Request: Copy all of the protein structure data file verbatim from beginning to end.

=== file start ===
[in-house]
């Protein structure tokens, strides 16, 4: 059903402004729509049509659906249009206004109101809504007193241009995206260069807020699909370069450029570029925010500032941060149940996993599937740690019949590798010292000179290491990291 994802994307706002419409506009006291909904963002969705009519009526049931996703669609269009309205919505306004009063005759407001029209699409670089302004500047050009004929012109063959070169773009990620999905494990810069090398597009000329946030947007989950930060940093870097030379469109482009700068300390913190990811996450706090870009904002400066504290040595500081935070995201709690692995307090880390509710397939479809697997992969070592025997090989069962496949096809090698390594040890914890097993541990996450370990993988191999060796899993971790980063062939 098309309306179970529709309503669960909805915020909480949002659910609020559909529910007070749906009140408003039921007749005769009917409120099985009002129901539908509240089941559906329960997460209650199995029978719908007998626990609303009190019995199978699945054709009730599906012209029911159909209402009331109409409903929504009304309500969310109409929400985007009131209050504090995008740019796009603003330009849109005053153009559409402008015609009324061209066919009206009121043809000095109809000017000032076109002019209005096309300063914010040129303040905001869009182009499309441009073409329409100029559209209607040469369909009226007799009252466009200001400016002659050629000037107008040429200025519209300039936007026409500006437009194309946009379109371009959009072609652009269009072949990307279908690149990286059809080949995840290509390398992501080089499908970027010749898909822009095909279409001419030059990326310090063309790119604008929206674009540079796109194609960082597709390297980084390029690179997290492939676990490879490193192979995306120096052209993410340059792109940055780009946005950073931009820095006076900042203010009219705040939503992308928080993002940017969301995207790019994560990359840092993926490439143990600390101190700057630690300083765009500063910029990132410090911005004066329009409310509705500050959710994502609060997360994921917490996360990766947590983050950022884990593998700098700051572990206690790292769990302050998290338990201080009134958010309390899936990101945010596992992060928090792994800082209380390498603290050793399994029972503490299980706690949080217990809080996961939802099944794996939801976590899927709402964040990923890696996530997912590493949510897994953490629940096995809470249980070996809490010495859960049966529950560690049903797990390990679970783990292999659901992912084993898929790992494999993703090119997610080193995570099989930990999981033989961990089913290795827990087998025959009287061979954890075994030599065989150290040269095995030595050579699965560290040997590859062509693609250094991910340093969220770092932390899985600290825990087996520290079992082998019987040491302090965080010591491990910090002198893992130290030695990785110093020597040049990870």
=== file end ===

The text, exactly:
[in-house]
């Protein structure tokens, strides 16, 4: 059903402004729509049509659906249009206004109101809504007193241009995206260069807020699909370069450029570029925010500032941060149940996993599937740690019949590798010292000179290491990291 994802994307706002419409506009006291909904963002969705009519009526049931996703669609269009309205919505306004009063005759407001029209699409670089302004500047050009004929012109063959070169773009990620999905494990810069090398597009000329946030947007989950930060940093870097030379469109482009700068300390913190990811996450706090870009904002400066504290040595500081935070995201709690692995307090880390509710397939479809697997992969070592025997090989069962496949096809090698390594040890914890097993541990996450370990993988191999060796899993971790980063062939 098309309306179970529709309503669960909805915020909480949002659910609020559909529910007070749906009140408003039921007749005769009917409120099985009002129901539908509240089941559906329960997460209650199995029978719908007998626990609303009190019995199978699945054709009730599906012209029911159909209402009331109409409903929504009304309500969310109409929400985007009131209050504090995008740019796009603003330009849109005053153009559409402008015609009324061209066919009206009121043809000095109809000017000032076109002019209005096309300063914010040129303040905001869009182009499309441009073409329409100029559209209607040469369909009226007799009252466009200001400016002659050629000037107008040429200025519209300039936007026409500006437009194309946009379109371009959009072609652009269009072949990307279908690149990286059809080949995840290509390398992501080089499908970027010749898909822009095909279409001419030059990326310090063309790119604008929206674009540079796109194609960082597709390297980084390029690179997290492939676990490879490193192979995306120096052209993410340059792109940055780009946005950073931009820095006076900042203010009219705040939503992308928080993002940017969301995207790019994560990359840092993926490439143990600390101190700057630690300083765009500063910029990132410090911005004066329009409310509705500050959710994502609060997360994921917490996360990766947590983050950022884990593998700098700051572990206690790292769990302050998290338990201080009134958010309390899936990101945010596992992060928090792994800082209380390498603290050793399994029972503490299980706690949080217990809080996961939802099944794996939801976590899927709402964040990923890696996530997912590493949510897994953490629940096995809470249980070996809490010495859960049966529950560690049903797990390990679970783990292999659901992912084993898929790992494999993703090119997610080193995570099989930990999981033989961990089913290795827990087998025959009287061979954890075994030599065989150290040269095995030595050579699965560290040997590859062509693609250094991910340093969220770092932390899985600290825990087996520290079992082998019987040491302090965080010591491990910090002198893992130290030695990785110093020597040049990870």